The Colours Of Chloë (2023 Remaster) Eberhard Weber

Album info



Label: ECM Records

Genre: Jazz

Subgenre: Crossover Jazz

Artist: Eberhard Weber

Album including Album cover

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  • 1More Colours06:45
  • 2The Colours Of Chloë07:45
  • 3An Evening With Vincent Van Ritz05:46
  • 4No Motion Picture19:32
  • Total Runtime39:48

Info for The Colours Of Chloë (2023 Remaster)

“Symphonic jazz - picturesque, romantic, at times rhythmically involved, at others minimalistic and harmonically abstruse,” is how Allmusic describes Eberhard Weber’s ECM debut from 1974, calling it an “ambitious”, “and influential work”. On the record, the bassist is joined by the cellos of the Südfunk Symphony Orchestra Stuttgart as well as his band of Peter Giger and Ralf Hübner on percussion, Ack van Rooyen on flugelhorn and Rainer Brüninghaus on piano and synthesizer. The album won the Deutscher Schallplattenpreis in 1975.

"Completely devoid of any of the fashionable Americanisms of the day, its music was full of light and colour derived from European modernist classical and film traditions. As such, it offered a completely fresh pool of delights to fish in." (Jazzwise)

Eberhard Weber, double bass, violoncello, ocarina, vocals
Rainer Brüninghaus, piano, synthesizer
Peter Giger, drums, percussion
Ralf Hübner, drums (track 2)
Ack van Rooyen, flugelhorn
Gisela Schäuble, vocals
Members of the Südfunk-Symphonieorchester Stuttgart, violoncello

Recorded December 1973 at the Bauer recording studio in Ludwigsburg, Germany
Produced by Manfred Eicher

Digitally remastered by Christoph Stickel

Eberhard Weber
was born in 1940 in Stuttgart, Germany. The son of a music teacher, Weber received a classical training, which influenced his later attitude to composition and musical structure.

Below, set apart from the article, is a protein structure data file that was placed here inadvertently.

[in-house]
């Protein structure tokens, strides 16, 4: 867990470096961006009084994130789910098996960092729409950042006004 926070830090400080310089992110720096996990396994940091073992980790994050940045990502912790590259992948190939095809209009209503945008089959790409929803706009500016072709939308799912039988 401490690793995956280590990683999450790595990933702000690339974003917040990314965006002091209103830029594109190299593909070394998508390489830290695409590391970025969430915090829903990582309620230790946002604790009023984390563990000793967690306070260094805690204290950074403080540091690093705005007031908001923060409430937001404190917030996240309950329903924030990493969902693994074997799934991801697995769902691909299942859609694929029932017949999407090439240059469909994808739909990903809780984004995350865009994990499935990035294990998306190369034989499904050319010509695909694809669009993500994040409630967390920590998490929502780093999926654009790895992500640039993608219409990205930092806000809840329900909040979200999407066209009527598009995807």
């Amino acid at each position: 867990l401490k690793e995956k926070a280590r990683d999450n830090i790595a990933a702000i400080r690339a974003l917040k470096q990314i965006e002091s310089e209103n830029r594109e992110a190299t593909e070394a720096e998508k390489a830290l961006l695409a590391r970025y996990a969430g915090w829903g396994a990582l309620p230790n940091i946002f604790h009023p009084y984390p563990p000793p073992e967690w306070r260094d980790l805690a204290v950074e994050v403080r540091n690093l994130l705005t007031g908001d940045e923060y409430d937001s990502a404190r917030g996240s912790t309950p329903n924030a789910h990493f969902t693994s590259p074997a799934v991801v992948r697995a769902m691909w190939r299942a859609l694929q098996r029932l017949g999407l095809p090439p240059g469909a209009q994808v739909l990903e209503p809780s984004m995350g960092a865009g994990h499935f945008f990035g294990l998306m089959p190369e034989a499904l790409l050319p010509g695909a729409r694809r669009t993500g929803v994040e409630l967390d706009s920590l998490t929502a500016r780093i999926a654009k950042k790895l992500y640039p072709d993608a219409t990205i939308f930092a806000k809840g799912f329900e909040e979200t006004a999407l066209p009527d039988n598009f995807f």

Paul Olson ( called Weber’s ECM debut album The Colours of Chloë (1973) “a near-perfect album” by “an artist whose creative vision seemed completely mature”. It is often cited as an early instance of “European chamber jazz” and thus of an “emancipation” from a US mainstream. Nevertheless, American musicians were intrigued by Weber’s work and especially his expressive use of customized five-string electric upright bass, his instrument of choice since 1974. In his first decade with ECM, Weber played with Gary Burton’s band as well as guitarists Pat Metheny and Mick Goodrick (Ring, 1974, and Passengers, 1976); the association with the great vibraphonist was revived in 2005 on Stages of a Long Journey. Weber also played with Ralph Towner (Solstice, 1974, and Sound and Shadows, 1977) and on Metheny’s Watercolors (1977).

His popular band, Colours showcased saxophonist Charlie Mariano (Yellow Fields, 1975, Silent Feet, 1977, Little Movements, 1980). Guitarist Bill Frisell, pianist Lyle Mays and oboist Paul McCandless have also made contributions to Weber discs. From 1978, Weber made his work with Jan Garbarek a priority; “we have an ideal musical sensitivity together”, Weber has said. He toured the globe with nine incarnations of the Garbarek Group and appeared on a dozen albums with the Norwegian saxophonist.

In 2007 Weber suffered a severe stroke which put an end to his playing career, though not his musical activities. Weber's most recent albums, Résumé (2012) and Encore (2015) cleverly deploy recorded solos from his performances with the Garbarek Group, overdubbed with keyboards/treatments by Weber, and contributions from Garbarek (saxophones, flute), Ack Van Rooyen (flugelhorn) and Michael DiPasqua (percussion). Hommage à Eberhard Weber (2015) brings together an all-star line-up of Weber’s friends and collaborators in a unique programme of Weber compositions, incorporating taped material and an extended homage by Pat Metheny. In his liner notes, the guitarist writes of his sense of Weber from the first being “an individual who had a visionary sense of what music could be, totally of his own design”.

This album contains no booklet.

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